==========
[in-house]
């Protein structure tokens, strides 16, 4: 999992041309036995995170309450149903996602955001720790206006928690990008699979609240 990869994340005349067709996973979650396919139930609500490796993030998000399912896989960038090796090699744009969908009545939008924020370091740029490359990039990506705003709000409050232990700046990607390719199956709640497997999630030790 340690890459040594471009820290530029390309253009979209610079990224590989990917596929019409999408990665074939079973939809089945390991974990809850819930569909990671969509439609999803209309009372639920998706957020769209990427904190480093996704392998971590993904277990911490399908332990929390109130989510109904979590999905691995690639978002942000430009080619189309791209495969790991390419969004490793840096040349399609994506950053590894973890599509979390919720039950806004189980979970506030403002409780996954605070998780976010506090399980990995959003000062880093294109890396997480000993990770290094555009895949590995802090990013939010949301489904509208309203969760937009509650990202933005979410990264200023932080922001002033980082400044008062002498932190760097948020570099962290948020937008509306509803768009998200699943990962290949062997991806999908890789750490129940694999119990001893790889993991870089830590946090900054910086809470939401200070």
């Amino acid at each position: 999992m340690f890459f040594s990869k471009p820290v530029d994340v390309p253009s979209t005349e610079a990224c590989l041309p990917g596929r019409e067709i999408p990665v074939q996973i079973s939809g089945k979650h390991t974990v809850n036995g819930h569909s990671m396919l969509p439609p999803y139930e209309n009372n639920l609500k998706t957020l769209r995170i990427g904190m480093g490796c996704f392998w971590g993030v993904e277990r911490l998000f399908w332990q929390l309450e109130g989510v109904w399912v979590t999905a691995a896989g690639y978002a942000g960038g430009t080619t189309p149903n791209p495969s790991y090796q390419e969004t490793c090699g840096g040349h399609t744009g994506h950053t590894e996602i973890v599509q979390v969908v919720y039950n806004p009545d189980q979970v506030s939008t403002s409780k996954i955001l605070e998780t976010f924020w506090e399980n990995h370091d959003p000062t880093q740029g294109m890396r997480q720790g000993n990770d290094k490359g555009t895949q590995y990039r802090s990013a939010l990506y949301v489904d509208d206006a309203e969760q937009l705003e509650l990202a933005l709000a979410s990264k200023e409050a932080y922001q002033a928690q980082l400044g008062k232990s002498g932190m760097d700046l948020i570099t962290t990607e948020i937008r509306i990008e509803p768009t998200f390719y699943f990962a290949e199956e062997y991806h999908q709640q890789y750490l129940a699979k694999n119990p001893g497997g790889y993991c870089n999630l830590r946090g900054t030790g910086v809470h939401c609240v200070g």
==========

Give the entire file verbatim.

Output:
[in-house]
């Protein structure tokens, strides 16, 4: 999992041309036995995170309450149903996602955001720790206006928690990008699979609240 990869994340005349067709996973979650396919139930609500490796993030998000399912896989960038090796090699744009969908009545939008924020370091740029490359990039990506705003709000409050232990700046990607390719199956709640497997999630030790 340690890459040594471009820290530029390309253009979209610079990224590989990917596929019409999408990665074939079973939809089945390991974990809850819930569909990671969509439609999803209309009372639920998706957020769209990427904190480093996704392998971590993904277990911490399908332990929390109130989510109904979590999905691995690639978002942000430009080619189309791209495969790991390419969004490793840096040349399609994506950053590894973890599509979390919720039950806004189980979970506030403002409780996954605070998780976010506090399980990995959003000062880093294109890396997480000993990770290094555009895949590995802090990013939010949301489904509208309203969760937009509650990202933005979410990264200023932080922001002033980082400044008062002498932190760097948020570099962290948020937008509306509803768009998200699943990962290949062997991806999908890789750490129940694999119990001893790889993991870089830590946090900054910086809470939401200070």
């Amino acid at each position: 999992m340690f890459f040594s990869k471009p820290v530029d994340v390309p253009s979209t005349e610079a990224c590989l041309p990917g596929r019409e067709i999408p990665v074939q996973i079973s939809g089945k979650h390991t974990v809850n036995g819930h569909s990671m396919l969509p439609p999803y139930e209309n009372n639920l609500k998706t957020l769209r995170i990427g904190m480093g490796c996704f392998w971590g993030v993904e277990r911490l998000f399908w332990q929390l309450e109130g989510v109904w399912v979590t999905a691995a896989g690639y978002a942000g960038g430009t080619t189309p149903n791209p495969s790991y090796q390419e969004t490793c090699g840096g040349h399609t744009g994506h950053t590894e996602i973890v599509q979390v969908v919720y039950n806004p009545d189980q979970v506030s939008t403002s409780k996954i955001l605070e998780t976010f924020w506090e399980n990995h370091d959003p000062t880093q740029g294109m890396r997480q720790g000993n990770d290094k490359g555009t895949q590995y990039r802090s990013a939010l990506y949301v489904d509208d206006a309203e969760q937009l705003e509650l990202a933005l709000a979410s990264k200023e409050a932080y922001q002033a928690q980082l400044g008062k232990s002498g932190m760097d700046l948020i570099t962290t990607e948020i937008r509306i990008e509803p768009t998200f390719y699943f990962a290949e199956e062997y991806h999908q709640q890789y750490l129940a699979k694999n119990p001893g497997g790889y993991c870089n999630l830590r946090g900054t030790g910086v809470h939401c609240v200070g």